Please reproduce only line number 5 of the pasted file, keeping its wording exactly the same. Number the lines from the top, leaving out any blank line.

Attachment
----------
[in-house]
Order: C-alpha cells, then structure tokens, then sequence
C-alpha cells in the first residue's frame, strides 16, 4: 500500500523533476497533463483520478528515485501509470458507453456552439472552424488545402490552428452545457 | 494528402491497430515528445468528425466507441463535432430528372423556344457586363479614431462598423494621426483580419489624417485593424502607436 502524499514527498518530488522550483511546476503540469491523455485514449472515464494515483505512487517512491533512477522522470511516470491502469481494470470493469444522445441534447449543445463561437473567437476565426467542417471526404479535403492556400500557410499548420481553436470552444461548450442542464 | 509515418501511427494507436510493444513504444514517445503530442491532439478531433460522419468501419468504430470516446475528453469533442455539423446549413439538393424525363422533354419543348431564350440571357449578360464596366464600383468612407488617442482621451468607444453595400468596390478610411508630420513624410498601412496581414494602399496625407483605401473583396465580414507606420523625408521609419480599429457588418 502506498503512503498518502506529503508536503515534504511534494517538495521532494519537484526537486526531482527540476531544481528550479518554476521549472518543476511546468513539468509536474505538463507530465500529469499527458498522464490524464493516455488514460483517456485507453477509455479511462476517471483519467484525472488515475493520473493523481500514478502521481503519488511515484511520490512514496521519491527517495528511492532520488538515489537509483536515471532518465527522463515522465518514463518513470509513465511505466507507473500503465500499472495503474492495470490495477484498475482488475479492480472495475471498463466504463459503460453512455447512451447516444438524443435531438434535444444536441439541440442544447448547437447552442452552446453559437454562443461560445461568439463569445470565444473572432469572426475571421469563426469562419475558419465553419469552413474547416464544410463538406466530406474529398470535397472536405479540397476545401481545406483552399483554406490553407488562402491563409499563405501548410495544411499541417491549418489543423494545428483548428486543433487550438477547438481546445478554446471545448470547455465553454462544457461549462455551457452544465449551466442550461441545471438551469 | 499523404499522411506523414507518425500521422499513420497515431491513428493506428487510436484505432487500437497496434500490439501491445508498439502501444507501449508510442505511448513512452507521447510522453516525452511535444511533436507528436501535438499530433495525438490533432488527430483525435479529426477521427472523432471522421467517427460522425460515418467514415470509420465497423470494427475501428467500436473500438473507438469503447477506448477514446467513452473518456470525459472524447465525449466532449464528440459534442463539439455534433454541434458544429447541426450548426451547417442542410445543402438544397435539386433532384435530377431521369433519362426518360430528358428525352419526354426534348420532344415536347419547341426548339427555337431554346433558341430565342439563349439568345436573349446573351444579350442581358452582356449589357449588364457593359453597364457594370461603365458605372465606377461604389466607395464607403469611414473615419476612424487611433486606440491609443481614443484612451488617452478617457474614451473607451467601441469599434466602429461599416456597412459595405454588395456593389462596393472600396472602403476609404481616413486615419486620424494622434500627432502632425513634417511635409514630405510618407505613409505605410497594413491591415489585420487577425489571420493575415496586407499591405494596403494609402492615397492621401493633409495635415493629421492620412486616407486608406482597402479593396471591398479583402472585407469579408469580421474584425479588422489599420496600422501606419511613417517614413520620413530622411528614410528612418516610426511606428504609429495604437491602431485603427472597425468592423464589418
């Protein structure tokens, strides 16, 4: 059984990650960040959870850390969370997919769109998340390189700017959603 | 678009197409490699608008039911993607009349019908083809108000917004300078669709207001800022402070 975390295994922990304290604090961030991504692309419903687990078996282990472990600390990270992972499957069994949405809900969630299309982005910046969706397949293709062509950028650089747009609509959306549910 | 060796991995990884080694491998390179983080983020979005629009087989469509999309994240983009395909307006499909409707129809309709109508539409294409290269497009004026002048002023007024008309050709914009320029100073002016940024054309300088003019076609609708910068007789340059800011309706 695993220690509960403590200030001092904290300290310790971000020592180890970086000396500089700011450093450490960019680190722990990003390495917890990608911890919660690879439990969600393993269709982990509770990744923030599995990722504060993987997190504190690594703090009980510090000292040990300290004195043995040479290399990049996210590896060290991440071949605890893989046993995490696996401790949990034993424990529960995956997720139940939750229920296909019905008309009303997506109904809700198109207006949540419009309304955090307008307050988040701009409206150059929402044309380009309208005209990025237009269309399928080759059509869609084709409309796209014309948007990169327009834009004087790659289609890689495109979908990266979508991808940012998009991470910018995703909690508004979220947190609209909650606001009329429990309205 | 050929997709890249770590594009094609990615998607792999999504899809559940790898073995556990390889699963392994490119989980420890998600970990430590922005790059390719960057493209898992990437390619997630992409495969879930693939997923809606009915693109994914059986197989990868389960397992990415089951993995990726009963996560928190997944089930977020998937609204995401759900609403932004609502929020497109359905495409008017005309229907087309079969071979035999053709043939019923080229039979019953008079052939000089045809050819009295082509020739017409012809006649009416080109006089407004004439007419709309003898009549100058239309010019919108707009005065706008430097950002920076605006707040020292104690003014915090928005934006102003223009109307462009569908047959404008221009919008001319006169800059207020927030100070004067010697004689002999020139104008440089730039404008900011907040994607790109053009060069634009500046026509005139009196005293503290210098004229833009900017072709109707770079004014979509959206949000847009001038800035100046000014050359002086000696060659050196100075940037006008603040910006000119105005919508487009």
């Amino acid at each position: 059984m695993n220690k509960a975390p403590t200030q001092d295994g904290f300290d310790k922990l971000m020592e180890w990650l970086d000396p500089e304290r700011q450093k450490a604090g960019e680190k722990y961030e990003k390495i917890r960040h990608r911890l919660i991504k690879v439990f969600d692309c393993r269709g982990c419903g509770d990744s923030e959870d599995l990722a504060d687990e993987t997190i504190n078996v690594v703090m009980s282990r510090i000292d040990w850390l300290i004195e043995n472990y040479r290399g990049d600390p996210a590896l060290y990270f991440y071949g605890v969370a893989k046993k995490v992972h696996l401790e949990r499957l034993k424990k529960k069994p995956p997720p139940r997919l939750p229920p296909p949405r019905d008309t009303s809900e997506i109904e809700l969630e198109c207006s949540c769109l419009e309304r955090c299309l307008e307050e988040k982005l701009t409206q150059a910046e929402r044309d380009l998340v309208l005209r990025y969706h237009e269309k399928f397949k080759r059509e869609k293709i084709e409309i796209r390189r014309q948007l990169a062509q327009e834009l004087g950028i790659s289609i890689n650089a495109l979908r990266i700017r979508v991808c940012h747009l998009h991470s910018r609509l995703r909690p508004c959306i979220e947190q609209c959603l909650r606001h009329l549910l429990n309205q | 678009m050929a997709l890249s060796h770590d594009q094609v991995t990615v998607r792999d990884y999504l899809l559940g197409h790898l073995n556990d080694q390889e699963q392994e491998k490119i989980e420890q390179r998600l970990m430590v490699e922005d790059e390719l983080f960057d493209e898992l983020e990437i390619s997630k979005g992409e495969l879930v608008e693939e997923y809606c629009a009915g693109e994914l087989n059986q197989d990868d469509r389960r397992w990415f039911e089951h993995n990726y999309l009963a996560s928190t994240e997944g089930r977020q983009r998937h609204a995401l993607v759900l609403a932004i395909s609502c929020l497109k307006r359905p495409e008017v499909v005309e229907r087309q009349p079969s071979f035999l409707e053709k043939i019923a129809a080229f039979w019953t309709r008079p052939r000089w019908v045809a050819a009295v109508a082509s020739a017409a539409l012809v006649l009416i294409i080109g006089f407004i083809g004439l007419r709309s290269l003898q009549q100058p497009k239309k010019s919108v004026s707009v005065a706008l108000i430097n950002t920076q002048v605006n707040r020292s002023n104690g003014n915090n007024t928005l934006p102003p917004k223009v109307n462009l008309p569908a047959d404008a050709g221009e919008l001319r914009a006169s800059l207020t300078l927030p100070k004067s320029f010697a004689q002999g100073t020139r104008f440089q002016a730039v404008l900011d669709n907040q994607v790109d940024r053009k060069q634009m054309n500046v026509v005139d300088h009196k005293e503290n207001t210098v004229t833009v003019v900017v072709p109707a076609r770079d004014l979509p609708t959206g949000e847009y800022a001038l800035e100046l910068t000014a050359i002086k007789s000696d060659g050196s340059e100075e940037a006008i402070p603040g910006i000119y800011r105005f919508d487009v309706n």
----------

């Amino acid at each position: 059984m695993n220690k509960a975390p403590t200030q001092d295994g904290f300290d310790k922990l971000m020592e180890w990650l970086d000396p500089e304290r700011q450093k450490a604090g960019e680190k722990y961030e990003k390495i917890r960040h990608r911890l919660i991504k690879v439990f969600d692309c393993r269709g982990c419903g509770d990744s923030e959870d599995l990722a504060d687990e993987t997190i504190n078996v690594v703090m009980s282990r510090i000292d040990w850390l300290i004195e043995n472990y040479r290399g990049d600390p996210a590896l060290y990270f991440y071949g605890v969370a893989k046993k995490v992972h696996l401790e949990r499957l034993k424990k529960k069994p995956p997720p139940r997919l939750p229920p296909p949405r019905d008309t009303s809900e997506i109904e809700l969630e198109c207006s949540c769109l419009e309304r955090c299309l307008e307050e988040k982005l701009t409206q150059a910046e929402r044309d380009l998340v309208l005209r990025y969706h237009e269309k399928f397949k080759r059509e869609k293709i084709e409309i796209r390189r014309q948007l990169a062509q327009e834009l004087g950028i790659s289609i890689n650089a495109l979908r990266i700017r979508v991808c940012h747009l998009h991470s910018r609509l995703r909690p508004c959306i979220e947190q609209c959603l909650r606001h009329l549910l429990n309205q | 678009m050929a997709l890249s060796h770590d594009q094609v991995t990615v998607r792999d990884y999504l899809l559940g197409h790898l073995n556990d080694q390889e699963q392994e491998k490119i989980e420890q390179r998600l970990m430590v490699e922005d790059e390719l983080f960057d493209e898992l983020e990437i390619s997630k979005g992409e495969l879930v608008e693939e997923y809606c629009a009915g693109e994914l087989n059986q197989d990868d469509r389960r397992w990415f039911e089951h993995n990726y999309l009963a996560s928190t994240e997944g089930r977020q983009r998937h609204a995401l993607v759900l609403a932004i395909s609502c929020l497109k307006r359905p495409e008017v499909v005309e229907r087309q009349p079969s071979f035999l409707e053709k043939i019923a129809a080229f039979w019953t309709r008079p052939r000089w019908v045809a050819a009295v109508a082509s020739a017409a539409l012809v006649l009416i294409i080109g006089f407004i083809g004439l007419r709309s290269l003898q009549q100058p497009k239309k010019s919108v004026s707009v005065a706008l108000i430097n950002t920076q002048v605006n707040r020292s002023n104690g003014n915090n007024t928005l934006p102003p917004k223009v109307n462009l008309p569908a047959d404008a050709g221009e919008l001319r914009a006169s800059l207020t300078l927030p100070k004067s320029f010697a004689q002999g100073t020139r104008f440089q002016a730039v404008l900011d669709n907040q994607v790109d940024r053009k060069q634009m054309n500046v026509v005139d300088h009196k005293e503290n207001t210098v004229t833009v003019v900017v072709p109707a076609r770079d004014l979509p609708t959206g949000e847009y800022a001038l800035e100046l910068t000014a050359i002086k007789s000696d060659g050196s340059e100075e940037a006008i402070p603040g910006i000119y800011r105005f919508d487009v309706n």